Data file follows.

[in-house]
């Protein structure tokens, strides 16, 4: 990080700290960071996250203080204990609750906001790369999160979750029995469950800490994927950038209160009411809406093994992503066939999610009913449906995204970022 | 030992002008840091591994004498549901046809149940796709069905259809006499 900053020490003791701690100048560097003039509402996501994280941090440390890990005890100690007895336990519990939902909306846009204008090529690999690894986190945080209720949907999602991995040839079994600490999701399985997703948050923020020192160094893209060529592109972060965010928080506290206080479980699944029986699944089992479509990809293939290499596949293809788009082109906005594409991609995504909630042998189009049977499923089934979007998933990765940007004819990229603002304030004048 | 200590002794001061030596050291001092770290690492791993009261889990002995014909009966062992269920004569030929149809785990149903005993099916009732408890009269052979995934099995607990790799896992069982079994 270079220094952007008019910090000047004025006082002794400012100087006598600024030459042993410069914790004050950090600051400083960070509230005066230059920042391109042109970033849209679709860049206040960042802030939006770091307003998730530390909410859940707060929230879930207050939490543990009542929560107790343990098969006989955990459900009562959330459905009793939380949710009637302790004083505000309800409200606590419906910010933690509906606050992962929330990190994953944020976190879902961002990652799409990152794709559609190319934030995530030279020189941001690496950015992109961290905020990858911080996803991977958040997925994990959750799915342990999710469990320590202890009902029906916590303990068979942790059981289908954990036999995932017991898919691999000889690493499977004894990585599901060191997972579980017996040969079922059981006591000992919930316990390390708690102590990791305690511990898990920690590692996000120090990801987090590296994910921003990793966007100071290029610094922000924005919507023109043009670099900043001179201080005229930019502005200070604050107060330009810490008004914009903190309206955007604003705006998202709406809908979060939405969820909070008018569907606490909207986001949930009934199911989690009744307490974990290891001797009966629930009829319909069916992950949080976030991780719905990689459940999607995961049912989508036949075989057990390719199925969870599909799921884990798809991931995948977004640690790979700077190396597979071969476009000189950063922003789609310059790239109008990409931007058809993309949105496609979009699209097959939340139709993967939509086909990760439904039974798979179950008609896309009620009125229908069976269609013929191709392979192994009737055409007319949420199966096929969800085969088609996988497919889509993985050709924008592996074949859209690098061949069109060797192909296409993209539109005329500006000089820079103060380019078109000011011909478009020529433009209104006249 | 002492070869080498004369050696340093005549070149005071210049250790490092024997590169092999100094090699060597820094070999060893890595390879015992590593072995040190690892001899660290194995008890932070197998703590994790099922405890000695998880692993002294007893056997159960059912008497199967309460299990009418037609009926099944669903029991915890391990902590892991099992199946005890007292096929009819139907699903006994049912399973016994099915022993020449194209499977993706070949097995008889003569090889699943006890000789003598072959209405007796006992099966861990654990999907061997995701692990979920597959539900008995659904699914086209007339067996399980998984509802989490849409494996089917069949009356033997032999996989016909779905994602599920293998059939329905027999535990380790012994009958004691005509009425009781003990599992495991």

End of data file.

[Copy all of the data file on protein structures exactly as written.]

[in-house]
């Protein structure tokens, strides 16, 4: 990080700290960071996250203080204990609750906001790369999160979750029995469950800490994927950038209160009411809406093994992503066939999610009913449906995204970022 | 030992002008840091591994004498549901046809149940796709069905259809006499 900053020490003791701690100048560097003039509402996501994280941090440390890990005890100690007895336990519990939902909306846009204008090529690999690894986190945080209720949907999602991995040839079994600490999701399985997703948050923020020192160094893209060529592109972060965010928080506290206080479980699944029986699944089992479509990809293939290499596949293809788009082109906005594409991609995504909630042998189009049977499923089934979007998933990765940007004819990229603002304030004048 | 200590002794001061030596050291001092770290690492791993009261889990002995014909009966062992269920004569030929149809785990149903005993099916009732408890009269052979995934099995607990790799896992069982079994 270079220094952007008019910090000047004025006082002794400012100087006598600024030459042993410069914790004050950090600051400083960070509230005066230059920042391109042109970033849209679709860049206040960042802030939006770091307003998730530390909410859940707060929230879930207050939490543990009542929560107790343990098969006989955990459900009562959330459905009793939380949710009637302790004083505000309800409200606590419906910010933690509906606050992962929330990190994953944020976190879902961002990652799409990152794709559609190319934030995530030279020189941001690496950015992109961290905020990858911080996803991977958040997925994990959750799915342990999710469990320590202890009902029906916590303990068979942790059981289908954990036999995932017991898919691999000889690493499977004894990585599901060191997972579980017996040969079922059981006591000992919930316990390390708690102590990791305690511990898990920690590692996000120090990801987090590296994910921003990793966007100071290029610094922000924005919507023109043009670099900043001179201080005229930019502005200070604050107060330009810490008004914009903190309206955007604003705006998202709406809908979060939405969820909070008018569907606490909207986001949930009934199911989690009744307490974990290891001797009966629930009829319909069916992950949080976030991780719905990689459940999607995961049912989508036949075989057990390719199925969870599909799921884990798809991931995948977004640690790979700077190396597979071969476009000189950063922003789609310059790239109008990409931007058809993309949105496609979009699209097959939340139709993967939509086909990760439904039974798979179950008609896309009620009125229908069976269609013929191709392979192994009737055409007319949420199966096929969800085969088609996988497919889509993985050709924008592996074949859209690098061949069109060797192909296409993209539109005329500006000089820079103060380019078109000011011909478009020529433009209104006249 | 002492070869080498004369050696340093005549070149005071210049250790490092024997590169092999100094090699060597820094070999060893890595390879015992590593072995040190690892001899660290194995008890932070197998703590994790099922405890000695998880692993002294007893056997159960059912008497199967309460299990009418037609009926099944669903029991915890391990902590892991099992199946005890007292096929009819139907699903006994049912399973016994099915022993020449194209499977993706070949097995008889003569090889699943006890000789003598072959209405007796006992099966861990654990999907061997995701692990979920597959539900008995659904699914086209007339067996399980998984509802989490849409494996089917069949009356033997032999996989016909779905994602599920293998059939329905027999535990380790012994009958004691005509009425009781003990599992495991």